The Vermont House of Representatives has passed legislation that would create VTSaves, bringing the state one step closer to becoming the latest to establish a state-run retirement program to provide coverage to private-sector employees whose employers do not.
The state Senate had passed S.135 on April 6; the House followed suit on May 9.
Among the provisions of the legislation are the following.
Accounts. VTSaves would be an auto-IRA program, through which payroll deductions would be contributed to an IRA. Contributions would be made to a Roth IRA; however, the state Treasurer would be authorized to add an option for all participants to elect to contribute to a traditional IRA instead of a Roth IRA. Participants would be able to roll over the funds in their accounts into other IRAs or other retirement accounts.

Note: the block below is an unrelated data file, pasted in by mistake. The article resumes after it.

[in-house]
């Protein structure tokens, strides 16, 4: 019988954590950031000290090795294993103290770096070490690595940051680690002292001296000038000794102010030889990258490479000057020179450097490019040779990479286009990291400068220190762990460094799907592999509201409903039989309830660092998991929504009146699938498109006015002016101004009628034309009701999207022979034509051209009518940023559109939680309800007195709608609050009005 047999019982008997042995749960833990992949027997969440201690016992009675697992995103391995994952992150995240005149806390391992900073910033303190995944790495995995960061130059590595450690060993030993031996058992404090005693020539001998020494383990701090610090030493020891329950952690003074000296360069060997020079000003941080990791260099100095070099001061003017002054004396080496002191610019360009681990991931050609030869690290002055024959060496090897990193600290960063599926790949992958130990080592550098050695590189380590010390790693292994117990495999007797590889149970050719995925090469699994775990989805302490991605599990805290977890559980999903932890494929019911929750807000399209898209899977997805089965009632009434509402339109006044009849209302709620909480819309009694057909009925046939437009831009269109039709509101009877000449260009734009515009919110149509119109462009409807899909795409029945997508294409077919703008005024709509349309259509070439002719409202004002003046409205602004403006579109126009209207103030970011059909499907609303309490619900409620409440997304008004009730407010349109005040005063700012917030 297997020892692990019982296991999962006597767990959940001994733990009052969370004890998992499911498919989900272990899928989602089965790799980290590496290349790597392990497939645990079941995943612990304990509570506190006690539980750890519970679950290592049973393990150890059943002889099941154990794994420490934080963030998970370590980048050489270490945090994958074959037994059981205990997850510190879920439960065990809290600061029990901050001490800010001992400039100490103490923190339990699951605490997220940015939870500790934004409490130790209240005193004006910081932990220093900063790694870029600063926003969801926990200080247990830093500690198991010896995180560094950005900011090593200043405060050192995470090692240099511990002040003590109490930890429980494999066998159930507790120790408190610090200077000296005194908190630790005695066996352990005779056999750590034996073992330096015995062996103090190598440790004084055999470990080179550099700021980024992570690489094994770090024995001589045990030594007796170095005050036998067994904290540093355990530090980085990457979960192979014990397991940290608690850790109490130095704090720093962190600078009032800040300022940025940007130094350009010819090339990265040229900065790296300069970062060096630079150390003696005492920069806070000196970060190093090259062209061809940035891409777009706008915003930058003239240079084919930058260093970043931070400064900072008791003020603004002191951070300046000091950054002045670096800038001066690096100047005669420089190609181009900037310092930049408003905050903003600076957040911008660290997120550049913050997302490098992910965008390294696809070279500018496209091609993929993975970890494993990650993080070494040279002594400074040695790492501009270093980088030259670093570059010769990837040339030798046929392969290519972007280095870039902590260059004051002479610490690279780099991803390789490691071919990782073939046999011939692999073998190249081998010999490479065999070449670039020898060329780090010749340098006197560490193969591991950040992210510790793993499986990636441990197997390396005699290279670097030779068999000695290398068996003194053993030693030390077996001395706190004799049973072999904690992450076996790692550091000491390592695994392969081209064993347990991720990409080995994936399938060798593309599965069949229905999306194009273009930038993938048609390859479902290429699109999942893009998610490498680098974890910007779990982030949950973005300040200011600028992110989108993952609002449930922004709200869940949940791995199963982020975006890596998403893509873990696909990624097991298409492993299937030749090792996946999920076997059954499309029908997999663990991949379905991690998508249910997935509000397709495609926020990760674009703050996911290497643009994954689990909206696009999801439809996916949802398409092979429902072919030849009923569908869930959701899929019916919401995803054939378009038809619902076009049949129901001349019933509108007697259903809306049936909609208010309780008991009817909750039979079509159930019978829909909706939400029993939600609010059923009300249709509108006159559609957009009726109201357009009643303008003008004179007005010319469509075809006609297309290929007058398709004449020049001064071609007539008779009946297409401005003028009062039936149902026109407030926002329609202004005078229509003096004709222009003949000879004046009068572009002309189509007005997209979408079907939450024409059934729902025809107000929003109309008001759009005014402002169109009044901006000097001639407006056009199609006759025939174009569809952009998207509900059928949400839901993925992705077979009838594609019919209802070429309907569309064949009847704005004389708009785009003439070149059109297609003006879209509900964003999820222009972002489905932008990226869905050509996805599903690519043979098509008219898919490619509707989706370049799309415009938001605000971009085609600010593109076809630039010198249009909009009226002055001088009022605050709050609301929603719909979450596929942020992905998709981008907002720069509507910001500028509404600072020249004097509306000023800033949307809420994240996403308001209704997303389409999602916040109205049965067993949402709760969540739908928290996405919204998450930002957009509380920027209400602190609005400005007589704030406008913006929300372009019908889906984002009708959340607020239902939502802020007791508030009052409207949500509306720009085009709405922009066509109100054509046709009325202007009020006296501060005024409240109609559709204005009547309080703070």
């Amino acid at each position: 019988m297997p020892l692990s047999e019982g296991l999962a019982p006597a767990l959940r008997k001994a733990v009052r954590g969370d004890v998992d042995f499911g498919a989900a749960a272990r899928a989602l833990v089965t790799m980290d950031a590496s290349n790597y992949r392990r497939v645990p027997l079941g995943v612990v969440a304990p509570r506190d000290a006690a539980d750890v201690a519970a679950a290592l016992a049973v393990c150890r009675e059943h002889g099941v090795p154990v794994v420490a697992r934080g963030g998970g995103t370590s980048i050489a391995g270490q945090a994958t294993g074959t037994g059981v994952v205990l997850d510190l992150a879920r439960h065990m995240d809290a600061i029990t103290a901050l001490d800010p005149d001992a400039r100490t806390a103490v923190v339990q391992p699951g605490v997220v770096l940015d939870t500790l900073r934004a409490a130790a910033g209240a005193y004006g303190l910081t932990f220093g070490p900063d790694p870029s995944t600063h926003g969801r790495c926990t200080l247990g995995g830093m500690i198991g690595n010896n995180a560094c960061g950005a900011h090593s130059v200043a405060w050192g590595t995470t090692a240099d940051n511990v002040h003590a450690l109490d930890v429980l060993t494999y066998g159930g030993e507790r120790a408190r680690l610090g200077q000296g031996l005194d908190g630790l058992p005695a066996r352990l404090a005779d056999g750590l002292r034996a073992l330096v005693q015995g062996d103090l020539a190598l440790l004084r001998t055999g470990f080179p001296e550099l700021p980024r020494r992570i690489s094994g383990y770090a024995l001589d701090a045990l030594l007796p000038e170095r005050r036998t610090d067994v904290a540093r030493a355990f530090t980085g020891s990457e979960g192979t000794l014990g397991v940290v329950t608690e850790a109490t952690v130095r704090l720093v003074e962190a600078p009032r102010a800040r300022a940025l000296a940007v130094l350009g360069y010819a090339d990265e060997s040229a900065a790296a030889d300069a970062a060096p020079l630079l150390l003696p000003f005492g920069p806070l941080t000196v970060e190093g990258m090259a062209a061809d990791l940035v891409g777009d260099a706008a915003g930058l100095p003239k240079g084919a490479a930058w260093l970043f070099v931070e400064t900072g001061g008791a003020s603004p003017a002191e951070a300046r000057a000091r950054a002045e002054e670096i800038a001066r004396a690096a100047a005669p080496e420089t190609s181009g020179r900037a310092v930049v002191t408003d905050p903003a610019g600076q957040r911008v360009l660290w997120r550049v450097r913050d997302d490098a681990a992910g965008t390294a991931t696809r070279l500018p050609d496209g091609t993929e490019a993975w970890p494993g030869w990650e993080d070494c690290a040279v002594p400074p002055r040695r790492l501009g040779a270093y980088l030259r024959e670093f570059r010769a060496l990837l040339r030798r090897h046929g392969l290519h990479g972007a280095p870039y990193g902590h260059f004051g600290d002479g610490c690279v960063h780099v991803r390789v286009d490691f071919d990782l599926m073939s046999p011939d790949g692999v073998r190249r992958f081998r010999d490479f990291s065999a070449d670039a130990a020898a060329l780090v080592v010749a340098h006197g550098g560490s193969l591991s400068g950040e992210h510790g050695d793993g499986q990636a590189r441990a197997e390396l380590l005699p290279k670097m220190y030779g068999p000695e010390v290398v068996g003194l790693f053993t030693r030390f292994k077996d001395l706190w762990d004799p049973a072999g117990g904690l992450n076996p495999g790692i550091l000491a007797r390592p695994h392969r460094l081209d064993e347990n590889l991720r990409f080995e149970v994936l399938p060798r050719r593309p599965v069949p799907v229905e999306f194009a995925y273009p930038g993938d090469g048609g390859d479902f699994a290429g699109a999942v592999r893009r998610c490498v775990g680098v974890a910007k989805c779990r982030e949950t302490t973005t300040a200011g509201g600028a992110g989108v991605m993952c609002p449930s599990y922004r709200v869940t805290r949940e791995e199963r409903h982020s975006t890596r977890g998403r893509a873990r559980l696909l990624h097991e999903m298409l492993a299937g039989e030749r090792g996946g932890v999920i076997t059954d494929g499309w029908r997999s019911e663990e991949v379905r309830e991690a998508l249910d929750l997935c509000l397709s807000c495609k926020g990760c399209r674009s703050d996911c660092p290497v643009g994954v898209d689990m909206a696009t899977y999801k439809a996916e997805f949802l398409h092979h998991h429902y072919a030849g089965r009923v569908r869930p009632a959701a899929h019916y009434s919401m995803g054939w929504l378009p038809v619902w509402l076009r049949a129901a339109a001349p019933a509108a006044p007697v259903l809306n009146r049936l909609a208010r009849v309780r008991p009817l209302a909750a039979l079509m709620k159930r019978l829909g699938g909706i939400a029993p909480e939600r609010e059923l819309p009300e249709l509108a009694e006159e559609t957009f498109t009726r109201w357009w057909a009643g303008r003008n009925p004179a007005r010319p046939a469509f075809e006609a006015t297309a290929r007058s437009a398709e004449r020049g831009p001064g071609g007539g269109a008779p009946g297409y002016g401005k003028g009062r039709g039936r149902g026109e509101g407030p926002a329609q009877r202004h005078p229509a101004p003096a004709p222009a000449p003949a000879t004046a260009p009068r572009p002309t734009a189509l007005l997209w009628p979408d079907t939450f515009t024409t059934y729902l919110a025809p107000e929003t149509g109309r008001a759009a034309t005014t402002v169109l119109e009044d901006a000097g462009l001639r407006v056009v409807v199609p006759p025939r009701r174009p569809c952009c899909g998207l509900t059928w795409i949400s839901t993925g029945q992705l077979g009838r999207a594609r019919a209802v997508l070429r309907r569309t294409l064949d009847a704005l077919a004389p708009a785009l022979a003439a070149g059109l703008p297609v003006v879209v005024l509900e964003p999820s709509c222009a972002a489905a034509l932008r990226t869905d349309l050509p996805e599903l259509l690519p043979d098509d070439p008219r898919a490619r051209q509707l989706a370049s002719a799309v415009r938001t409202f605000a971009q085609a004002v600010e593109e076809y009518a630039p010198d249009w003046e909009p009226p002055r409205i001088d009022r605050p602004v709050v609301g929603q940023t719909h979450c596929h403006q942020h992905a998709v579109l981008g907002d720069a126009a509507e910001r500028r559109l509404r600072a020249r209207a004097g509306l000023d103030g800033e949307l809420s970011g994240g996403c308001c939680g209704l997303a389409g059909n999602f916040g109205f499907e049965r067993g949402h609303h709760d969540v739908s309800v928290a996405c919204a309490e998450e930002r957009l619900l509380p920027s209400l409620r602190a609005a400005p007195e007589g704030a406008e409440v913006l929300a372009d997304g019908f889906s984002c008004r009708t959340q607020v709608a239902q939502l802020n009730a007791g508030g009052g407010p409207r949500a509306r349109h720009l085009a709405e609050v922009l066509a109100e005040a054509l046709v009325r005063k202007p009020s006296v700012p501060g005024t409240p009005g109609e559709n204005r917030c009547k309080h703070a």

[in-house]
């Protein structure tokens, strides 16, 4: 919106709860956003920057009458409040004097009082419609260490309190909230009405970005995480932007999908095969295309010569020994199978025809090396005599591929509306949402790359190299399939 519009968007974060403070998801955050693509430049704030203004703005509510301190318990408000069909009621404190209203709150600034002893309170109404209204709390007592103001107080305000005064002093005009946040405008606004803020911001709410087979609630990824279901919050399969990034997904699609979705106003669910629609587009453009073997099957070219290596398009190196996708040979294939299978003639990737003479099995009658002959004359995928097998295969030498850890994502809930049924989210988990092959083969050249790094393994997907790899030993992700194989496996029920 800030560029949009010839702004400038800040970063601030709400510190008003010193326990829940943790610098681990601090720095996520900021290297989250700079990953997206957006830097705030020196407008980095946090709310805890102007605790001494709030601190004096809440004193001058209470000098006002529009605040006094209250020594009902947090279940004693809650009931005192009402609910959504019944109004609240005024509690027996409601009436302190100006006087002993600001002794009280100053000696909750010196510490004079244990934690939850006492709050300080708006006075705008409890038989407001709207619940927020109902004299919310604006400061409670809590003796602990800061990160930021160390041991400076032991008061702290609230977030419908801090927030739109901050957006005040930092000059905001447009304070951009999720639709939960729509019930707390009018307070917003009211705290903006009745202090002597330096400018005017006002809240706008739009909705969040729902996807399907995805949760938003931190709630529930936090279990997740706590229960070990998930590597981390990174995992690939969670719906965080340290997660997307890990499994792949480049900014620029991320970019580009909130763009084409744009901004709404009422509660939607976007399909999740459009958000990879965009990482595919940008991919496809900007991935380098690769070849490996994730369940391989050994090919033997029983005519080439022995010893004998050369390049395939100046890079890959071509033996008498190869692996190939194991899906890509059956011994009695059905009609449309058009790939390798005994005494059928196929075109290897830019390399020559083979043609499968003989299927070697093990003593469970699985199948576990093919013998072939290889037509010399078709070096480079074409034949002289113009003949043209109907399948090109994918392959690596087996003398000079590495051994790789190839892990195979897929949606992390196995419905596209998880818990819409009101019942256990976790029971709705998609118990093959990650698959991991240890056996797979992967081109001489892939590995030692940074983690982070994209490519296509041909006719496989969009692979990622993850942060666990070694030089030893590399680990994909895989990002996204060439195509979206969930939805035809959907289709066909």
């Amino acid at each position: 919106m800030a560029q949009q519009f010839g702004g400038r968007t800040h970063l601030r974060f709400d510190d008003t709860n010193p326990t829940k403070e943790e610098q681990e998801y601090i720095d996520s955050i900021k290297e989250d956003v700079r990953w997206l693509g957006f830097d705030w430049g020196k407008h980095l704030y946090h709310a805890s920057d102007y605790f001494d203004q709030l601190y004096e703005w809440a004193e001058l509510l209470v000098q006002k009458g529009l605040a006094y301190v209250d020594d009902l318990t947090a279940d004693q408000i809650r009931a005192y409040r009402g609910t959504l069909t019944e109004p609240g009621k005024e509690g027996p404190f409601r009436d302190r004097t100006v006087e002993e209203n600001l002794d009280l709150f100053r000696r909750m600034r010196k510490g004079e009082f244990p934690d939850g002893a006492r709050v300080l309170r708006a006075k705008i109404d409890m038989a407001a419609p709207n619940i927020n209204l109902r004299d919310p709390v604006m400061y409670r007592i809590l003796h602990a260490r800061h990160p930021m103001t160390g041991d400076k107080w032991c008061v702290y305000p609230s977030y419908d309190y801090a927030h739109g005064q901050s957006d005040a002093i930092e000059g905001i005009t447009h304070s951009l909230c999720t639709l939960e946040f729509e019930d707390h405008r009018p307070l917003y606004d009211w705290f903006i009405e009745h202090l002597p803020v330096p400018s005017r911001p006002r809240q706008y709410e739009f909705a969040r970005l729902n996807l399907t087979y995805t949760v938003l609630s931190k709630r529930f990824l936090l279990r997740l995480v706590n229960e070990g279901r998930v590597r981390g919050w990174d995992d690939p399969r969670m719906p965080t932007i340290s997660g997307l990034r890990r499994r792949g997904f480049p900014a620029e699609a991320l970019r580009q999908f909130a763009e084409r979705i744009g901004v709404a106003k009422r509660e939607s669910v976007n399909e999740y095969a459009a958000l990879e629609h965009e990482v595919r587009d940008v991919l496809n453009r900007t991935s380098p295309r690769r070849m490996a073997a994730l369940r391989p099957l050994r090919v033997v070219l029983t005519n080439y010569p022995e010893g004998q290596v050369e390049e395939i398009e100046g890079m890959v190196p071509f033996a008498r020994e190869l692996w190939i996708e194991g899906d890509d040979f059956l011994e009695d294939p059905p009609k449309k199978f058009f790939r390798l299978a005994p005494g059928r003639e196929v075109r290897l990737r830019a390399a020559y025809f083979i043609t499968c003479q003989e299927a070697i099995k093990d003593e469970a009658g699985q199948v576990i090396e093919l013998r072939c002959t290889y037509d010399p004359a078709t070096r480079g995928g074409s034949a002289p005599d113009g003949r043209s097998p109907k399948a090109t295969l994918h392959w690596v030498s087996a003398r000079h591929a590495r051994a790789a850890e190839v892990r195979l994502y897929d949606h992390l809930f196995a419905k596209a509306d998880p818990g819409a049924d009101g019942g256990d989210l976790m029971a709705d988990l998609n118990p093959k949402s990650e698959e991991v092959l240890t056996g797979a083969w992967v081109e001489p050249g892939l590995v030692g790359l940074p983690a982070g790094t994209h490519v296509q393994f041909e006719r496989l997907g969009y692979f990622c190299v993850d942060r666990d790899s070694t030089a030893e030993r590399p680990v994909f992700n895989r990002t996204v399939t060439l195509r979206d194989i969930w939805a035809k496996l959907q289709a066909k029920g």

Employers. Employers that do not already have a workplace retirement plan would be required to sign up, and their employees automatically enrolled in a Roth IRA with automatic payroll deductions.
Employees. Employees would be automatically enrolled, but would have the ability to opt out of the program. They also would have the ability to adjust their contribution rates.
Contributions. The initial contribution rate would be 5% of an employee’s salary or wages; the Treasurer could require an annual increase of each active participant’s contribution rate, by not less than 1%, but not more than 8%, of salary or wages each year.
The legislation now goes to Gov. Phil Scott (R); he is expected to sign it into law.